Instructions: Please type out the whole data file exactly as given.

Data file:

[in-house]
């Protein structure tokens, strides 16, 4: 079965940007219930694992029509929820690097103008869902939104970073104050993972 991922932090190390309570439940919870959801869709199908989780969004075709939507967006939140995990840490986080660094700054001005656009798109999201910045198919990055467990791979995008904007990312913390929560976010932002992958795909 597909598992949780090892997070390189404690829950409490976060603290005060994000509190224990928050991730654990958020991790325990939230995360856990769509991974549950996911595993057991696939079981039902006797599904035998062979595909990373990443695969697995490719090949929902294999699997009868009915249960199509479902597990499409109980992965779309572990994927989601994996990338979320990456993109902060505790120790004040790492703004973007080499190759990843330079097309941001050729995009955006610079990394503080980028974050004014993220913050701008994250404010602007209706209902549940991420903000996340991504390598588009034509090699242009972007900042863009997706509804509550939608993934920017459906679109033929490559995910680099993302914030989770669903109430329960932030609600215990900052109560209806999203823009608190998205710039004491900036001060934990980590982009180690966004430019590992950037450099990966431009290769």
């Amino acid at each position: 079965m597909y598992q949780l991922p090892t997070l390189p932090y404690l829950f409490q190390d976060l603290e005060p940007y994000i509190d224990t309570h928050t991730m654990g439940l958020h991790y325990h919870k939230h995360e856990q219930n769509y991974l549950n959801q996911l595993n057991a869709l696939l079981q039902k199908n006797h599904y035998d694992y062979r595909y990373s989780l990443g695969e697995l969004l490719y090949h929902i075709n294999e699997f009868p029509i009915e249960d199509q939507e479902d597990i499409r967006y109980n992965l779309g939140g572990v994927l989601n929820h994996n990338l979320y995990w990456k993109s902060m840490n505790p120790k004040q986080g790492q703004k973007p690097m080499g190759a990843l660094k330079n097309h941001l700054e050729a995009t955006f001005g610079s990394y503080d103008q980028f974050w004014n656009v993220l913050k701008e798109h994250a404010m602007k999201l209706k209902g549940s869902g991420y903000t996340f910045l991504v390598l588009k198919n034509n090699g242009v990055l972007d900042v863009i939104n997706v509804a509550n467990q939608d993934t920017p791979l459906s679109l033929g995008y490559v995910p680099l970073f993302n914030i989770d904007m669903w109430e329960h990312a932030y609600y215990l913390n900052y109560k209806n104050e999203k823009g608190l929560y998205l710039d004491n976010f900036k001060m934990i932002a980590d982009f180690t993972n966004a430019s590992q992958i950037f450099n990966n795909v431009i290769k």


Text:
[in-house]
């Protein structure tokens, strides 16, 4: 079965940007219930694992029509929820690097103008869902939104970073104050993972 991922932090190390309570439940919870959801869709199908989780969004075709939507967006939140995990840490986080660094700054001005656009798109999201910045198919990055467990791979995008904007990312913390929560976010932002992958795909 597909598992949780090892997070390189404690829950409490976060603290005060994000509190224990928050991730654990958020991790325990939230995360856990769509991974549950996911595993057991696939079981039902006797599904035998062979595909990373990443695969697995490719090949929902294999699997009868009915249960199509479902597990499409109980992965779309572990994927989601994996990338979320990456993109902060505790120790004040790492703004973007080499190759990843330079097309941001050729995009955006610079990394503080980028974050004014993220913050701008994250404010602007209706209902549940991420903000996340991504390598588009034509090699242009972007900042863009997706509804509550939608993934920017459906679109033929490559995910680099993302914030989770669903109430329960932030609600215990900052109560209806999203823009608190998205710039004491900036001060934990980590982009180690966004430019590992950037450099990966431009290769």
């Amino acid at each position: 079965m597909y598992q949780l991922p090892t997070l390189p932090y404690l829950f409490q190390d976060l603290e005060p940007y994000i509190d224990t309570h928050t991730m654990g439940l958020h991790y325990h919870k939230h995360e856990q219930n769509y991974l549950n959801q996911l595993n057991a869709l696939l079981q039902k199908n006797h599904y035998d694992y062979r595909y990373s989780l990443g695969e697995l969004l490719y090949h929902i075709n294999e699997f009868p029509i009915e249960d199509q939507e479902d597990i499409r967006y109980n992965l779309g939140g572990v994927l989601n929820h994996n990338l979320y995990w990456k993109s902060m840490n505790p120790k004040q986080g790492q703004k973007p690097m080499g190759a990843l660094k330079n097309h941001l700054e050729a995009t955006f001005g610079s990394y503080d103008q980028f974050w004014n656009v993220l913050k701008e798109h994250a404010m602007k999201l209706k209902g549940s869902g991420y903000t996340f910045l991504v390598l588009k198919n034509n090699g242009v990055l972007d900042v863009i939104n997706v509804a509550n467990q939608d993934t920017p791979l459906s679109l033929g995008y490559v995910p680099l970073f993302n914030i989770d904007m669903w109430e329960h990312a932030y609600y215990l913390n900052y109560k209806n104050e999203k823009g608190l929560y998205l710039d004491n976010f900036k001060m934990i932002a980590d982009f180690t993972n966004a430019s590992q992958i950037f450099n990966n795909v431009i290769k």